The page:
Today, I want to talk about a disability condition that is affecting many individuals and their families…. autism. April is Autism Awareness Month, so I wanted to share just a bit of insight into this disorder from a mother of a handsome young man who is also autistic.
Joseph is Joe and I’s youngest child, and we knew something wasn’t quite typical from a very early age when his speech and language were delayed. At age 2, he started receiving speech therapy, and later started to a special education preschool program for communicative handicapped before being mainstreamed to a neighborhood school.
His early school years were interesting. I remember the time he was left alone on the kindergarten playground, then broke his wrist when he fell off the slide. Or teacher reports of his spending time watching the water splash over his hands or being in his own world. It was clear he needed the extra assistance of an aide at school- which we advocated for and received.
Middle and early high school years were very difficult for both Joseph and the family. Because he couldn’t quite communicate, he began to act out in frustration. The low point for us was his school program. He didn’t fit in a special day class because he was very bright; but a typical classroom, even with an aide, also didn’t work. The school district talked us into this one program, which turned out to have untrained staff who would literally lock him in a small room and restrain him for little cause. When we discovered this, we removed him and filed a complaint, but the psychological trauma to Joseph took years to heal.
Eventually, the lack of local services lead to our hiring an educational consultant and finding a gold standard program in another state for Joseph’s high school years. This program taught Joseph to communicate his feelings and taught him lots of social skill and academics. Plus, for the first time, he had friends and got to play sports such as lacrosse and soccer.
This school program was a godsend for our family, but there were little glitches, like the time he got lost in Chicago O’Hare airport for several days on a routine flight home from school. Several police agencies were involved in the search, as well as the airline which lost him. On Day 3, he was located sleeping in the terminal, a very hungry young man. The airline put him on the very next flight, first class, and also fed him. After this adventure, we always made sure Joseph carried with him our contact info, calling card, and money instead of placing it in his checked luggage.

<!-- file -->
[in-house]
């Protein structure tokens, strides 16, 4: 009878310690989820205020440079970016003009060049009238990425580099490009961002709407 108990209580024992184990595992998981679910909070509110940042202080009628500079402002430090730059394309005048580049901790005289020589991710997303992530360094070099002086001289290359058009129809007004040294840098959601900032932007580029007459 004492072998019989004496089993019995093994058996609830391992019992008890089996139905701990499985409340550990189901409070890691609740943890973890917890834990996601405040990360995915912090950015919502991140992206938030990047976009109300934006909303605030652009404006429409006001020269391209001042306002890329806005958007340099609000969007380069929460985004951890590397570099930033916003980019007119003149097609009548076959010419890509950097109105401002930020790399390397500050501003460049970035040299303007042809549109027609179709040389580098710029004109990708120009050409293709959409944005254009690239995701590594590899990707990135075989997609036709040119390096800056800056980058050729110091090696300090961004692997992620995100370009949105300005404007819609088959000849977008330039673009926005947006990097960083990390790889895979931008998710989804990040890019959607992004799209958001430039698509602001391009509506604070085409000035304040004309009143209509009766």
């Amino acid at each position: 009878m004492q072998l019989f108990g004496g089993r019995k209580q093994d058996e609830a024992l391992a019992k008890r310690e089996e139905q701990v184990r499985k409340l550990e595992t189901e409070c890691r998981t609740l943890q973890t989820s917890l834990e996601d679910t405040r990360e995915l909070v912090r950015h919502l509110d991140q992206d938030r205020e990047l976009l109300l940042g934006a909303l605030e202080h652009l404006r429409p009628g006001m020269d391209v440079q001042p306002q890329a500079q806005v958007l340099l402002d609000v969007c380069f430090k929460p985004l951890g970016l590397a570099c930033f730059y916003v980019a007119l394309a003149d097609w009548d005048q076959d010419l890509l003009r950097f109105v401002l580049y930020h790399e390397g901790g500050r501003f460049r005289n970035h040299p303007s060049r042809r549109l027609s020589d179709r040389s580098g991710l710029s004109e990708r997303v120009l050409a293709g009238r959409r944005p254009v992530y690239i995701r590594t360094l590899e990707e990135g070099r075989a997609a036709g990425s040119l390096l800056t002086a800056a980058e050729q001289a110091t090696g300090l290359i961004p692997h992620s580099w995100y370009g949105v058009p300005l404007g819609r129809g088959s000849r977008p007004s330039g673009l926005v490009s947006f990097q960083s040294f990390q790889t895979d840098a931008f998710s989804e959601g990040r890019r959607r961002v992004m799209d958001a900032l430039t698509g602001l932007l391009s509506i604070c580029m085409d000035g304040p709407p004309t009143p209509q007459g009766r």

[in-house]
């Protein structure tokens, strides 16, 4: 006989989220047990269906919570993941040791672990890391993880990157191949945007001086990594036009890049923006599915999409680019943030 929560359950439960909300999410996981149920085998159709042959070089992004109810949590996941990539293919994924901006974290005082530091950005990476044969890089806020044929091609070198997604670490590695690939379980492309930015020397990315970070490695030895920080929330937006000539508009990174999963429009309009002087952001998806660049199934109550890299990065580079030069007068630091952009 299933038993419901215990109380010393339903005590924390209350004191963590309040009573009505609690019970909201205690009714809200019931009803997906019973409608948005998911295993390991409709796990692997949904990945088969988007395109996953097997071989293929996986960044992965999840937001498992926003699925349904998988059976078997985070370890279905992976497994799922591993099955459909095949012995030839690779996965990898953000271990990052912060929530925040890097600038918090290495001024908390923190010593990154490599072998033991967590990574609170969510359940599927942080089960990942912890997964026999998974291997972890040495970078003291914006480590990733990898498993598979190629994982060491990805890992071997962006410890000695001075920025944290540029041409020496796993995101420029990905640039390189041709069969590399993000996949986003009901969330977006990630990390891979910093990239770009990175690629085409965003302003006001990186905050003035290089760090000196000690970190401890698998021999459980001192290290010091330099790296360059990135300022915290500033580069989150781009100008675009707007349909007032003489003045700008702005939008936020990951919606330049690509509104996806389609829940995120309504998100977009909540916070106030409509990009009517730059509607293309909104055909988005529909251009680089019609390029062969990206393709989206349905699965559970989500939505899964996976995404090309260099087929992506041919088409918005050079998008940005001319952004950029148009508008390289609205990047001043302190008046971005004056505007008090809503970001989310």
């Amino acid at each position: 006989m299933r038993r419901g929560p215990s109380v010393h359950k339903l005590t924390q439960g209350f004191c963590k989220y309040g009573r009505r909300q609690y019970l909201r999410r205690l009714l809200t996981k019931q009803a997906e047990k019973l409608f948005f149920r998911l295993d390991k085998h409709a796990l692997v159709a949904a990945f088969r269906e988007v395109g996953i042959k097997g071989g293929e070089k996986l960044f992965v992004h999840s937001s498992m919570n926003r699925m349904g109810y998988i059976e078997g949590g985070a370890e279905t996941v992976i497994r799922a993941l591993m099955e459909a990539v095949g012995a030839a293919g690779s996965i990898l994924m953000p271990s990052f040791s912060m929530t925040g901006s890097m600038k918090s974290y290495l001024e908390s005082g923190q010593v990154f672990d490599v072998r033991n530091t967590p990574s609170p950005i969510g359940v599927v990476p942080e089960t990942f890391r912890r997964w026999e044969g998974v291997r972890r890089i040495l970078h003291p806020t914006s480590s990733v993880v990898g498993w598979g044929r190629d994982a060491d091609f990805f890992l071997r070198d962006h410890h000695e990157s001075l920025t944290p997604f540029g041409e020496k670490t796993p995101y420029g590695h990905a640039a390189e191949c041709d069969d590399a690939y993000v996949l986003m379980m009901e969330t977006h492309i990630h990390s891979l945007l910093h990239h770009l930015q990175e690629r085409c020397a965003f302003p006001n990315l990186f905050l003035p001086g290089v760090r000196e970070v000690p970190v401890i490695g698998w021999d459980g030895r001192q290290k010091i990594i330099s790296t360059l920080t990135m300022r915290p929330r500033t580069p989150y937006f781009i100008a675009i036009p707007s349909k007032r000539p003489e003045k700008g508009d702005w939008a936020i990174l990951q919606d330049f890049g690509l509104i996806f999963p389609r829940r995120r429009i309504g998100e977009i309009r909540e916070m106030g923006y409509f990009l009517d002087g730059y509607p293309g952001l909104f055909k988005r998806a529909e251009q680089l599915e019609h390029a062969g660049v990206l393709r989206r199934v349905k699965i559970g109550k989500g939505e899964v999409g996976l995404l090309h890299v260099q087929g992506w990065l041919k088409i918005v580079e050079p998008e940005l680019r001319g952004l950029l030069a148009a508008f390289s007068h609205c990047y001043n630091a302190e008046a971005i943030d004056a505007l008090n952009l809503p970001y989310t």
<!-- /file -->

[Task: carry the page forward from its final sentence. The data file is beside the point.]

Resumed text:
Graduation was a special event for our family. Joe and I burst with pride as we watched him stand and present the senior class gift in front of the packed event. He was so handsome wearing his cap and gown, and the idea he would be speaking in public confidently was a dream realized.
Transition to adulthood was the next challenge. In a rural county with no services, we tried to fill the gap the best we could. When his skills started regressing, I knew we needed to do something more proactive. I did my research and located a wonderful program in Northern CA Bay Area only 2 hours away, where he has lived for the last year.
Joseph now resides in his own apartment, with staff to check on him as needed. All of his needs are met next door at the large building- skill classes, recreation, medical, medication, etc. Best of all, he has friends once again, and even met a special young woman- who he has been dating for almost a year now. I had always hoped he would find someone to love and return the feeling. Another dream realized.
Obviously, this is the short version of our journey raising an autistic young man to adulthood. There were many trials and tears along the way; including grieving the loss of the dream all parents have when they bring the newborn home from the hospital. While our journey was different, it was rich nonetheless. Joseph is a delightful, sensitive young man, and I am richer for having the pleasure to raise him.
No one knows why autism happens, though current scientific studies are leaning towards a genetic base with possibly an environmental trigger. It cannot be “cured,” as one Hollywood mother likes to say in the media. If caught early enough and provided intensive services, the child can show an improvement in symptoms, but that is all. We learned that improvement can happen, even at an older age, with the right methodology approach. But the autism is still there.
Having parented an autistic child for about 2 and 1/2 decades, I have seen many so-called “treatments” come and go. I have also noticed a strong need for parents to “fix” the child, particularly in the first few years after diagnosis. Eventually, Joe and I finally reached a place of acceptance for what was…. the diagnosis, the reality he would need life long care and assistance, the realization that we love our son, no matter what.
If you happen to have a loved one with autism, or know of a family with a child with autism, please reach out to them with non-judgmental love and acceptance. Do a small random act of kindness for the mother, who typically is the caretaker. The best thing I needed during the early years was just a few hours of rest or fun diversion. Laughter is the best restorative medicine I know.
My friend, Lori, was always there to listen to me when I needed her. I have been so thankful for her friendship and non-judgmental acceptance and understanding over the last 20+ years. If you know a parent of a child with autism, consider being such a friend to them and lend an ear to listen.
I know this post is pretty long, but I wanted to share some of my thoughts about autism. Please consider leaving a comment if my post touches your heart or you can relate to this topic. Regards, Carla